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by Sherrie D. Larch 2 months ago in investigation
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Psychology Of Hate

Throughout history humans have been killing one another without mercy, because of racial, ethnic, religious, political and other differences and territory grabs. What we call genocide and ethnic cleansing today has been happening, in one way or another, throughout human history. We never seem to learn from the past the right lessons, only how to do the killings more effectively and efficiently, without mercy or regret. The Crusades, the Inquisition, the Burning Times, the takeover of the new world and its land from the Native Americans, The Shoah (Holocaust), and genocidal crimes in Tibet, Cambodia, Rwanda, Darfur, and many more places throughout the world, past and present, show the inhumanity of the human race towards each other, and these crimes will go on into the future, “genocide inspires genocide”. It seems history must repeat it’s self over and over again; humans will not get past the psychology of hate. Lessons which should be learned are lost in ignorance.

Even defining the word “Genocide” is difficult for many governments and individuals, though its definition seems very clear: “The deliberate and systematic destruction of a racial, political or cultural group” (The Merriam-Webster Dictionary 2015). But this definition leaves many gray areas that groups and governments can use to get around global laws on human rights and genocide, to go on with their own criminal agendas against humanity. The definition does not explain or define what really makes up a group of people, or how many people in that group can be killed before it is considered a genocidal incident and not just an ethnic cleansing event. The question here is: How can you stop something that cannot be fully defined? And if it is defined, will global governments really come to the rescue of the “other? “An “Early warning System…and a coalition of support”(Rittner, Roth and Smith, (2002) Will Genocide Ever Stop? (Essay) Controlling Genocide in the Twenty-First Century, Herbert Hirsh (pages 131 to 137), may help in some cases of genocide, but changing the human psychology towards indifference, violence, and hate may be the only way to really stop the killing. But this is no easy task either, when religion and even science can be used to excuse this type of crime, to keep the majority in the mind set of hate.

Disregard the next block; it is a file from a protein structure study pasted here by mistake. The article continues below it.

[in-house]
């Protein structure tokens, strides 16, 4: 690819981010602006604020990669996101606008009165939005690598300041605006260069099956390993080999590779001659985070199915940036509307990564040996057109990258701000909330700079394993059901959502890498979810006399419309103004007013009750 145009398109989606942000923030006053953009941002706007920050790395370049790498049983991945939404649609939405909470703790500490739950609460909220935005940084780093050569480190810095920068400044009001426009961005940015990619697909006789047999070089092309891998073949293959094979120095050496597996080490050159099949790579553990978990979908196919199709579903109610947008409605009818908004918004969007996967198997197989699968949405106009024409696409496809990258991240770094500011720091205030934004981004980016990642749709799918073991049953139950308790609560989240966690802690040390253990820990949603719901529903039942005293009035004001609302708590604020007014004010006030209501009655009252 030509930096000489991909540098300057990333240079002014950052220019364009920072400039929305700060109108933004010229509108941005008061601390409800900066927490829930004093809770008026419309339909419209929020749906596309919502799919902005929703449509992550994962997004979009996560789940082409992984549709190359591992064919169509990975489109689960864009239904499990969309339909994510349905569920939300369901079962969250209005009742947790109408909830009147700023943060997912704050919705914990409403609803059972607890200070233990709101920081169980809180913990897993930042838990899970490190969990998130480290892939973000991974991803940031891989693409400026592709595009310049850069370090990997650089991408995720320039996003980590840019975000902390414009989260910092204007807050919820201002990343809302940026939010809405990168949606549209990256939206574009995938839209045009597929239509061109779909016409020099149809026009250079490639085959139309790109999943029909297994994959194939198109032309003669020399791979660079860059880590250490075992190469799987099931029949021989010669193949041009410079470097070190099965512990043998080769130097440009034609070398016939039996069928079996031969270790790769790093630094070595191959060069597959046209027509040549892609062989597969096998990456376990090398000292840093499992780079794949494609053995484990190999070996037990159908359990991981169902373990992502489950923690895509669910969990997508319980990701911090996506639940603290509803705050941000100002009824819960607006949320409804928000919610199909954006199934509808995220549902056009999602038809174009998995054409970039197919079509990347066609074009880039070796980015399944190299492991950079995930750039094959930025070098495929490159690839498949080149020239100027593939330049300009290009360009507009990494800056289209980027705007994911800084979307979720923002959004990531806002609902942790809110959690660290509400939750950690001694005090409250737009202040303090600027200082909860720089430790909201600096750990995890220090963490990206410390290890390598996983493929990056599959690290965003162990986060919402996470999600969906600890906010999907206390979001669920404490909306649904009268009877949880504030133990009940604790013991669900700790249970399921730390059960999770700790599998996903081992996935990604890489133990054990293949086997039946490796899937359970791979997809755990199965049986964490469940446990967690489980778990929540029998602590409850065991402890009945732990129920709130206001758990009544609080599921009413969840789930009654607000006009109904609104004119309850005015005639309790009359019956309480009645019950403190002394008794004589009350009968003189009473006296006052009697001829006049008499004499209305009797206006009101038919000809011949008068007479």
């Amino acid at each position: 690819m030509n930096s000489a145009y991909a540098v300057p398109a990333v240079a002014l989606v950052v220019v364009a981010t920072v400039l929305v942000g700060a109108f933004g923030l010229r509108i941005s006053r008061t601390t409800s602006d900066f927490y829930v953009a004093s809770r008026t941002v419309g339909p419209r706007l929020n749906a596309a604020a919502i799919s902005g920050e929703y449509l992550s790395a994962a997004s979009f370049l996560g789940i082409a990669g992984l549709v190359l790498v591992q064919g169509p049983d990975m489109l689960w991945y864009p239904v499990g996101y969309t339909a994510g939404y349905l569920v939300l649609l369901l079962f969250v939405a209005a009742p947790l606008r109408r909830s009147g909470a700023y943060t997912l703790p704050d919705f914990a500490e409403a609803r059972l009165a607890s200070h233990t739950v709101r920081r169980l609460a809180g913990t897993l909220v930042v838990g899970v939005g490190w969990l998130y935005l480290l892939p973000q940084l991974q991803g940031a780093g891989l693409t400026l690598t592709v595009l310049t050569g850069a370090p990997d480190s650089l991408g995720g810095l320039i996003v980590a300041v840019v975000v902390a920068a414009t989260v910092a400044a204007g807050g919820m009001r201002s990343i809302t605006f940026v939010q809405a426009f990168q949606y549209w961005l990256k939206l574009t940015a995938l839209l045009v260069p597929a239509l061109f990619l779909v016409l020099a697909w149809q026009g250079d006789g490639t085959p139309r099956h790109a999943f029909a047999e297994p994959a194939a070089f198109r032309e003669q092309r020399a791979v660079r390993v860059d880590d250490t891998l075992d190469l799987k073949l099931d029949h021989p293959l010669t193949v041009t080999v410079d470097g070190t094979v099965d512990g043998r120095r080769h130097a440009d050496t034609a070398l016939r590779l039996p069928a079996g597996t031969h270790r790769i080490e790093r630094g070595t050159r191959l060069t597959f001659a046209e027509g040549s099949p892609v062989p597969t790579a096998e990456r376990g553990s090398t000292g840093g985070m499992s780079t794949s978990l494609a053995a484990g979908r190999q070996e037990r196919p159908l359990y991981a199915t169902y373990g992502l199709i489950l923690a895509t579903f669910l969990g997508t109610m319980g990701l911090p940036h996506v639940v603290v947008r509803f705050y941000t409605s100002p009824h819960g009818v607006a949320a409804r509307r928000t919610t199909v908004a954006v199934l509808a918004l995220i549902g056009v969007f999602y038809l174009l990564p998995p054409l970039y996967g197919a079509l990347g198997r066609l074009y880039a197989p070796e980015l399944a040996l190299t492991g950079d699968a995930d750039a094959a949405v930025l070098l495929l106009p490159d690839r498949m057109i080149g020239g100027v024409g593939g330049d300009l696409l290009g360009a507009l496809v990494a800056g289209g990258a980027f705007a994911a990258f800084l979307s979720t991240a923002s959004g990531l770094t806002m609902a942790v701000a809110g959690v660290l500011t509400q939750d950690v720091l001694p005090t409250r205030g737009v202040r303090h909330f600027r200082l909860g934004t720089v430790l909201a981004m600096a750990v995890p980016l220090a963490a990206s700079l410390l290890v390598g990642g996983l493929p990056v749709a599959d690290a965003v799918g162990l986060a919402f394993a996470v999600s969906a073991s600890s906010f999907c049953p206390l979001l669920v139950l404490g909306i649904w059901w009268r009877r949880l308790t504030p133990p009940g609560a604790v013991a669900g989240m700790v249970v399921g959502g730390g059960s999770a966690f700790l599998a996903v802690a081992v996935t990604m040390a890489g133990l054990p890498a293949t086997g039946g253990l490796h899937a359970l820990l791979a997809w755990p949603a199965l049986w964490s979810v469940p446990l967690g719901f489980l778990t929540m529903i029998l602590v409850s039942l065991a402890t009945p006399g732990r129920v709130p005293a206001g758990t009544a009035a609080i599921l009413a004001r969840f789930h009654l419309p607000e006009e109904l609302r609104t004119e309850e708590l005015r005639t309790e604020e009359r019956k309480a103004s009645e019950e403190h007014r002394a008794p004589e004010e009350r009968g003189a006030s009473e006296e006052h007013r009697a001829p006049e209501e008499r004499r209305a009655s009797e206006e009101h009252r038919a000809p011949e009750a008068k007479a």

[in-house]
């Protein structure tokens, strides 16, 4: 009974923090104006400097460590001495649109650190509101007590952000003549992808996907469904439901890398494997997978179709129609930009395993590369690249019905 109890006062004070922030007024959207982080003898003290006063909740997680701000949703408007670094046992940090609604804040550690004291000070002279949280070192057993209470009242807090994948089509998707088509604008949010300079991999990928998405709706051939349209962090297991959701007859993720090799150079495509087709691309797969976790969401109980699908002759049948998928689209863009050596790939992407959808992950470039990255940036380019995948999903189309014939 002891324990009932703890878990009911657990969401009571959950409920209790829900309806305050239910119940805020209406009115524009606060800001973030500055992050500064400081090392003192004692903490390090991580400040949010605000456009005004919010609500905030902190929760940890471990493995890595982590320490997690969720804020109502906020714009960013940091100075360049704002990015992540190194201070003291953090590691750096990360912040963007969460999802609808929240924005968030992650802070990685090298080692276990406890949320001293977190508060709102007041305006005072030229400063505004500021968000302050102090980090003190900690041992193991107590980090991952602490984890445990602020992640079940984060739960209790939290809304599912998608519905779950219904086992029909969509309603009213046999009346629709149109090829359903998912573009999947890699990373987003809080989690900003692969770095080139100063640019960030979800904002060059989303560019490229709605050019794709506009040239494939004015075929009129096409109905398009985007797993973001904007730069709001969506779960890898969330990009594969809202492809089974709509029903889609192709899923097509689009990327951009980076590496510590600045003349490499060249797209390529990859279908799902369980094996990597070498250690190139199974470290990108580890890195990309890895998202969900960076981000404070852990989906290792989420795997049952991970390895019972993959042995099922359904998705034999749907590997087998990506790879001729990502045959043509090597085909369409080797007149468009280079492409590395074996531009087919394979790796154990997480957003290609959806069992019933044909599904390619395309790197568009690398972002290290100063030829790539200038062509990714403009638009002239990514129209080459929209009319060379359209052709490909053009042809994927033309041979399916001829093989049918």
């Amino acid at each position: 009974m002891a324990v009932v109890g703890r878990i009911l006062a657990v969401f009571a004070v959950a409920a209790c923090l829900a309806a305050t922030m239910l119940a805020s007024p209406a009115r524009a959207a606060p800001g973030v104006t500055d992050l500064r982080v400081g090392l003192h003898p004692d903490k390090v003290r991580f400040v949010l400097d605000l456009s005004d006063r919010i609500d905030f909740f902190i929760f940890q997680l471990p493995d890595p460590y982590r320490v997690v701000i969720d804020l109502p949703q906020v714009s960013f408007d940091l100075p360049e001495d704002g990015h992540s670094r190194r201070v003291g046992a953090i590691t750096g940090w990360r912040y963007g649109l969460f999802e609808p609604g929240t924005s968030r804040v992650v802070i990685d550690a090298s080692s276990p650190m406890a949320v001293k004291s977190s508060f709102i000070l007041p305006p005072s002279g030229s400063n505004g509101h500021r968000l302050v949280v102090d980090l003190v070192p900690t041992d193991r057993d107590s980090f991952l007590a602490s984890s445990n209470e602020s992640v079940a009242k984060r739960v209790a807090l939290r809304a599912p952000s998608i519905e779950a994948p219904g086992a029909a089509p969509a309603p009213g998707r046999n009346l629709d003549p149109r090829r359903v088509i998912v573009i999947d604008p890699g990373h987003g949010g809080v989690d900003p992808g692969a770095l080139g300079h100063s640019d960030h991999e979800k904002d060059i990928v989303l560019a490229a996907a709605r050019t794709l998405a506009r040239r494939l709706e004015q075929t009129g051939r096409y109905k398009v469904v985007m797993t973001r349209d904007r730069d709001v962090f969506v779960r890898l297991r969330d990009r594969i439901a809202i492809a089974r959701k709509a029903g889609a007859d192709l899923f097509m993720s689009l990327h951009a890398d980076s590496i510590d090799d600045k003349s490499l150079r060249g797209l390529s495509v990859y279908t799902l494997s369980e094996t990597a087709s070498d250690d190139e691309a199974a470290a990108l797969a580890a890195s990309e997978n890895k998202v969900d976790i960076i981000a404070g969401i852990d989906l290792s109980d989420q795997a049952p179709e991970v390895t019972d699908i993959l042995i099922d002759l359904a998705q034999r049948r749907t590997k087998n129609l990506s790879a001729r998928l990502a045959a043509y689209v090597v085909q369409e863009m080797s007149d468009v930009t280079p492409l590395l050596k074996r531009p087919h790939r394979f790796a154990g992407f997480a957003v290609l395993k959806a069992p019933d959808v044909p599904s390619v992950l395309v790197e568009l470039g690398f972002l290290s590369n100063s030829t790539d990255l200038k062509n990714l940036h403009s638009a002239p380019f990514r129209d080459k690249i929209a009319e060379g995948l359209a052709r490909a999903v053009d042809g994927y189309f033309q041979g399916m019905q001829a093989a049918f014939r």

The view “my tribe is better than your tribe“, seems to be somehow ingrained in the human psyche. That we are somehow different, not even the same specie. We must have someone we view as “the other”, who is below us, the scapegoat for all our troubles. Those who start genocidal crimes use this weakens in the human psyche to promote their agendas through propaganda. Dehumanization is one of the key tools to the destruction of a group of people, using their differences from the society around them to show that they are aliens in their own country or region, using pseudo-science and religion to back this up. Categorizing the targeted minority as a threat to the whole, desensitizes the majority, allowing the justified killing of the group, without question. “A common belief of this kind is that all members of a group share a common “essence” – an invisible something that distinguishes the group from other groups and leads to common group characteristics, or at least the tendency to develop these characteristics” (Rittner, Roth and Smith, (2002) Will Genocide Ever Stop? (Essay) Psychological Foundations, Clark McCauley, Page 77-82). Leaders in genocidal acts will use all available tools to spread the hate that enables them to commit their crimes, keeping the psychology of hate into play. During World War II Hitler and the Nazi Party used old prejudges and myths towards the Jews to label them as the dangerous outsiders, who threatened the Christian German Aryan majority in Germany. Jews were labeled as an impure race that needed to be eliminated; images of vermin (rats and cockroaches) were used as propaganda symbols. Old religious myths were also brought into political play; Jews were labeled as Christ killers, which meant as a group they all most suffer, their Christian neighbors had a duty to make this so. The myth from the 1st century of what is called Blood Libel, “the claim that Jews kill gentiles motivated by ritual/demonic impulses”(Dennis, Rabbi Geoffrey W. (2007) The Encyclopedia Of Jewish Myth, Magic, and Mysticism, Page 36 to 37), also was used in Nazi propaganda. All these psychological tools of hate increased the hatred and fear of the Jews in Germany, the rest of Europe, and the world during this time, closing borders to Jews and any hope of escaping the nightmare. This type of propaganda plays on our need to have “the other” to fear and hate. In Rwanda the Hutus used faulty pseudo-science and pseudo-anthropological research to prove that the Tutsis were another race or even another species from themselves. The Tutsi were labeled as being something less than the Hutus, “the other”, who had to carry different identification cards. This goes back to the human mind set saying “my tribe is better than you’re tribe.” Charismatic leaders play on this mind set to pull the majority into the crime, making them believe that it is being done for them out of care, for the good of the majority. That it must not be stopped, because it is saving them from the invisible “Boogie Man”, the enemy, that their leader preaches about and that faulty religion and science proves as some type of evil threat to their group.